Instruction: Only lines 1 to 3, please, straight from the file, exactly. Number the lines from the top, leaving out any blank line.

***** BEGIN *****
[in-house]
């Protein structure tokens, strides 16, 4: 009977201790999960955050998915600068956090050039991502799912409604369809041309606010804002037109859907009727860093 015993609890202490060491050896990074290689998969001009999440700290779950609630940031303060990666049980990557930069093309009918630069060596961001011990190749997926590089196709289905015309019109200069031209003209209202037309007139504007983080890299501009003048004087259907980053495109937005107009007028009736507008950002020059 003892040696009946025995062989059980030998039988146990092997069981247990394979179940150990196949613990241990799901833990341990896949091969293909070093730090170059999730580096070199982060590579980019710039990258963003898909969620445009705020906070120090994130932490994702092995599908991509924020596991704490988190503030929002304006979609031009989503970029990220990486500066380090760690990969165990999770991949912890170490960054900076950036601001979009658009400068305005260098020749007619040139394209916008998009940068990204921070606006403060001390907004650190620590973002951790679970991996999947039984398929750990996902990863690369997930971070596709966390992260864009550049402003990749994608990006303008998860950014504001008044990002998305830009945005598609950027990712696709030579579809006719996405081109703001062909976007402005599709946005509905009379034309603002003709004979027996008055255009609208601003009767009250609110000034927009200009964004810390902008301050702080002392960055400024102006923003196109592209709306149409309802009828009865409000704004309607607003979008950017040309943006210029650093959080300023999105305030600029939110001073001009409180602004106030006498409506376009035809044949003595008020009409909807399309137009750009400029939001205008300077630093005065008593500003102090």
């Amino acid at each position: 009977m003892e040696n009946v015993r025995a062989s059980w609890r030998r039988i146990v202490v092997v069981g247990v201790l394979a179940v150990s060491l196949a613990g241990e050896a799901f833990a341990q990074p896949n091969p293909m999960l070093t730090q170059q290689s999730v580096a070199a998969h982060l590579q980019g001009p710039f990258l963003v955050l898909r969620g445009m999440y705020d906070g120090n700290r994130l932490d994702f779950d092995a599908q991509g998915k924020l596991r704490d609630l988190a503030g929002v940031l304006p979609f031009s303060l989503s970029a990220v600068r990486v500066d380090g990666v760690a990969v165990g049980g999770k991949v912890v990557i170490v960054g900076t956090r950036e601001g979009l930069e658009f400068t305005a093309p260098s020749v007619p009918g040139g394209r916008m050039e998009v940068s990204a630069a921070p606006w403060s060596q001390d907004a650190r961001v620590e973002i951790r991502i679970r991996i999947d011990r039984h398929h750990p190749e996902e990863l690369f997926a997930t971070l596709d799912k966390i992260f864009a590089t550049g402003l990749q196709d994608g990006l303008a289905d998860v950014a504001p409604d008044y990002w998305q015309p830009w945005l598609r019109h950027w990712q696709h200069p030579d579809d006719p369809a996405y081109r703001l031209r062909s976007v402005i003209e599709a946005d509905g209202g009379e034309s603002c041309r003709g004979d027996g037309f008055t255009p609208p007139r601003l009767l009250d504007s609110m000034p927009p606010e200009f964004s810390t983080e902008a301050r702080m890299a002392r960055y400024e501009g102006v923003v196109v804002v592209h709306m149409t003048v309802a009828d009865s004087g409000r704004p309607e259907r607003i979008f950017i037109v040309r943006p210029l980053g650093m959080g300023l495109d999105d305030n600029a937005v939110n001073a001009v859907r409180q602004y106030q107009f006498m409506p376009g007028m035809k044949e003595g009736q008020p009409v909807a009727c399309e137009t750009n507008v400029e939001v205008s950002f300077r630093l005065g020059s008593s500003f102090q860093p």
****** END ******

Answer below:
[in-house]
């Protein structure tokens, strides 16, 4: 009977201790999960955050998915600068956090050039991502799912409604369809041309606010804002037109859907009727860093 015993609890202490060491050896990074290689998969001009999440700290779950609630940031303060990666049980990557930069093309009918630069060596961001011990190749997926590089196709289905015309019109200069031209003209209202037309007139504007983080890299501009003048004087259907980053495109937005107009007028009736507008950002020059 003892040696009946025995062989059980030998039988146990092997069981247990394979179940150990196949613990241990799901833990341990896949091969293909070093730090170059999730580096070199982060590579980019710039990258963003898909969620445009705020906070120090994130932490994702092995599908991509924020596991704490988190503030929002304006979609031009989503970029990220990486500066380090760690990969165990999770991949912890170490960054900076950036601001979009658009400068305005260098020749007619040139394209916008998009940068990204921070606006403060001390907004650190620590973002951790679970991996999947039984398929750990996902990863690369997930971070596709966390992260864009550049402003990749994608990006303008998860950014504001008044990002998305830009945005598609950027990712696709030579579809006719996405081109703001062909976007402005599709946005509905009379034309603002003709004979027996008055255009609208601003009767009250609110000034927009200009964004810390902008301050702080002392960055400024102006923003196109592209709306149409309802009828009865409000704004309607607003979008950017040309943006210029650093959080300023999105305030600029939110001073001009409180602004106030006498409506376009035809044949003595008020009409909807399309137009750009400029939001205008300077630093005065008593500003102090």
């Amino acid at each position: 009977m003892e040696n009946v015993r025995a062989s059980w609890r030998r039988i146990v202490v092997v069981g247990v201790l394979a179940v150990s060491l196949a613990g241990e050896a799901f833990a341990q990074p896949n091969p293909m999960l070093t730090q170059q290689s999730v580096a070199a998969h982060l590579q980019g001009p710039f990258l963003v955050l898909r969620g445009m999440y705020d906070g120090n700290r994130l932490d994702f779950d092995a599908q991509g998915k924020l596991r704490d609630l988190a503030g929002v940031l304006p979609f031009s303060l989503s970029a990220v600068r990486v500066d380090g990666v760690a990969v165990g049980g999770k991949v912890v990557i170490v960054g900076t956090r950036e601001g979009l930069e658009f400068t305005a093309p260098s020749v007619p009918g040139g394209r916008m050039e998009v940068s990204a630069a921070p606006w403060s060596q001390d907004a650190r961001v620590e973002i951790r991502i679970r991996i999947d011990r039984h398929h750990p190749e996902e990863l690369f997926a997930t971070l596709d799912k966390i992260f864009a590089t550049g402003l990749q196709d994608g990006l303008a289905d998860v950014a504001p409604d008044y990002w998305q015309p830009w945005l598609r019109h950027w990712q696709h200069p030579d579809d006719p369809a996405y081109r703001l031209r062909s976007v402005i003209e599709a946005d509905g209202g009379e034309s603002c041309r003709g004979d027996g037309f008055t255009p609208p007139r601003l009767l009250d504007s609110m000034p927009p606010e200009f964004s810390t983080e902008a301050r702080m890299a002392r960055y400024e501009g102006v923003v196109v804002v592209h709306m149409t003048v309802a009828d009865s004087g409000r704004p309607e259907r607003i979008f950017i037109v040309r943006p210029l980053g650093m959080g300023l495109d999105d305030n600029a937005v939110n001073a001009v859907r409180q602004y106030q107009f006498m409506p376009g007028m035809k044949e003595g009736q008020p009409v909807a009727c399309e137009t750009n507008v400029e939001v205008s950002f300077r630093l005065g020059s008593s500003f102090q860093p």